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After 150 Years, Sailor Buried with Honor at Mendocino Village

 

Picture Contributed From The Press Democrat

On a sunny Tuesday at the Evergreen Cemetery in Mendocino, a crowd of about 40 people, including California State Park officials, was paying their respects to an anonymous young man, who was likely a sailor who never received a proper burial when he died, likely from drowning, more than 150 years ago.

The burial plot where the skeletal remains were lowered in a small plywood coffin, has a great view of the coastal town and the bay where it is thought the man perished. As the bagpipes sounded, playing a song written by a Vancouver composer “High Winds and High Waves” as mourners took turns shoveling dirt and redwood that had been saved from the original burial site. Albion stonemason and sculptor Robert Milhollin fashioned the headstone with a wave and a star in a nod to a sailors’ traditional navigational aids. The headstone reads: “Unknown. A Casualty of the Sea, c. 1860.”

This story started when a hiker discovered the burial site on April 21, 1986 on the western outskirts of Mendocino. The bones were intact, all except the hands and feet which was theorized the man drowned because of his missing hands and feet, which is typical in such circumstances. The site also contained 6 brass buttons or snaps for trousers or bib overalls, and porcelain buttons for a collared shirt.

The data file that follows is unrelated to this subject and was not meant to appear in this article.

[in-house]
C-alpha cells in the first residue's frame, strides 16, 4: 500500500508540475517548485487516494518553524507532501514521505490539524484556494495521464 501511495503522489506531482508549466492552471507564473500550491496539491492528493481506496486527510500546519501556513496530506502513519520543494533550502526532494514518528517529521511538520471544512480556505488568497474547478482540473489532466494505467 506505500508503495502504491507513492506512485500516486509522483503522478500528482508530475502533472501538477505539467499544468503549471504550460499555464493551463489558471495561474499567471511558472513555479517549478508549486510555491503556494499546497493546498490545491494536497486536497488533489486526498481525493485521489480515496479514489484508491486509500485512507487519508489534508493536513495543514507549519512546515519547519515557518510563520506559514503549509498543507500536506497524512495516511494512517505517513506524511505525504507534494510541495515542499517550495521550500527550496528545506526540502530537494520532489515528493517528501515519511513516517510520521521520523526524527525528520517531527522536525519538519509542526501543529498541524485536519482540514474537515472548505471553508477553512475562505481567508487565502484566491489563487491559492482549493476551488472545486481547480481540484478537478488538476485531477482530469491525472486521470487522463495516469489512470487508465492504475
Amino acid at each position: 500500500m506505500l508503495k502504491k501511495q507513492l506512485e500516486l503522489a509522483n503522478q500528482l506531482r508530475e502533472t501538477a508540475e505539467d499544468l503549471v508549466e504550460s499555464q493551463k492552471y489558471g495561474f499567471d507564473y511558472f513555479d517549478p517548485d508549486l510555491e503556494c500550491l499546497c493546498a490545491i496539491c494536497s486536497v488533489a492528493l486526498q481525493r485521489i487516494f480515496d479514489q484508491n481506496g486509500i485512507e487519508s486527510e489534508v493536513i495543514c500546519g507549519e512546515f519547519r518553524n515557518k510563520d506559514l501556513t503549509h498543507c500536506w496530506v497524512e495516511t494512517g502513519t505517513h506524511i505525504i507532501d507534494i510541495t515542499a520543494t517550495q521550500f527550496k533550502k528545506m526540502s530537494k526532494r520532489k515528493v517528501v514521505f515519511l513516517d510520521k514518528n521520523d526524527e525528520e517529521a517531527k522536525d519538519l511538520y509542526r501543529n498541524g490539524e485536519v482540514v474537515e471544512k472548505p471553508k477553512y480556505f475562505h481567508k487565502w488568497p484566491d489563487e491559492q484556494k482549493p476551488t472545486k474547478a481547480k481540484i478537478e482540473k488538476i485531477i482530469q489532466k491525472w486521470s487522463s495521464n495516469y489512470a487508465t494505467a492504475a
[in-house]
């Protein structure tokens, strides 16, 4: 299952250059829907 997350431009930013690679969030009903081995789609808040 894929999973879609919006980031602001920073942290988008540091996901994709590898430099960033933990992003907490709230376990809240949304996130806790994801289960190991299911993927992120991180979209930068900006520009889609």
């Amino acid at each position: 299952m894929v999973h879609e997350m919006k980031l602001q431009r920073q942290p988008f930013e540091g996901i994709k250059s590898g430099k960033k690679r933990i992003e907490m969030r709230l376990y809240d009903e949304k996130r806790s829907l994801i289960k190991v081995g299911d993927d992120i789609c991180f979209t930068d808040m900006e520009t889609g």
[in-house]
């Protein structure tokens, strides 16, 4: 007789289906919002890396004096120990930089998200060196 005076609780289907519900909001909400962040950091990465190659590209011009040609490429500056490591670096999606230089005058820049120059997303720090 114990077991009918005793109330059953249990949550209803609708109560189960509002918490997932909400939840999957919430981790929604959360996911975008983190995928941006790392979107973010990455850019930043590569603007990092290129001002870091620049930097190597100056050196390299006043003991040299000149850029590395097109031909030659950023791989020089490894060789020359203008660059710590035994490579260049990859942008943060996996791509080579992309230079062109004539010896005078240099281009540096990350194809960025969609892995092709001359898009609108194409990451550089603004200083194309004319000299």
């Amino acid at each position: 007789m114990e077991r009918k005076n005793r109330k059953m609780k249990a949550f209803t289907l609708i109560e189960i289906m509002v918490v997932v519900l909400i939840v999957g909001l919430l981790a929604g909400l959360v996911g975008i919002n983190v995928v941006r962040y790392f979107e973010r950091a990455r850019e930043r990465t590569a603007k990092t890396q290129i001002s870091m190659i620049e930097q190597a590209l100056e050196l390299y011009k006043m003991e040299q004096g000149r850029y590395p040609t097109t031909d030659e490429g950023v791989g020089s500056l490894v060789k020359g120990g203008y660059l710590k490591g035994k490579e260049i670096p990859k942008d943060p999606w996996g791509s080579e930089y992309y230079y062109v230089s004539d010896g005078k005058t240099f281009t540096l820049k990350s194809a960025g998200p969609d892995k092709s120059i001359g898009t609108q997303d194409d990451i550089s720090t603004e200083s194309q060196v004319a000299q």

The bones were sent to Sacramento for further review. But in a mix-up that may have been related to the state’s efforts to identify the remains of Native Americans, Mendocino’s mystery man languished in a Sacramento facility until only a few years ago when there was an inquiry about the bones. 

Emily Carleton, an archeology specialist with state parks who examined the bones, was present for Tuesday’s ceremony. She estimated that the man was in his 20′s and stood about 6 feet tall. She also theorized he was a sailor or logger, based on his skeleton showing he was strong in parts of the body used for pulling or hoisting sails. There was darker sand, that he may have collected as his body lolled about in the surf, also was found where his trousers pockets would have been. Carleton’s analysis showed the man was of Northern European ancestry. 

He may have been among seven crew members aboard the J.S. Cabot who drowned on November 15, 1860 after the vessel struck a rock while trying to get into Mendocino Bay, or he could have been of the five men who rowed out to assist with the rescue and drowned when their boat capsized.

Everything, aside from the $300 price tag for the bagpipe players and the staff time related to the study and transport of the man’s remains, was donated. That includes the plot at the cemetery, which normally goes for $1,400.

R.I.P.

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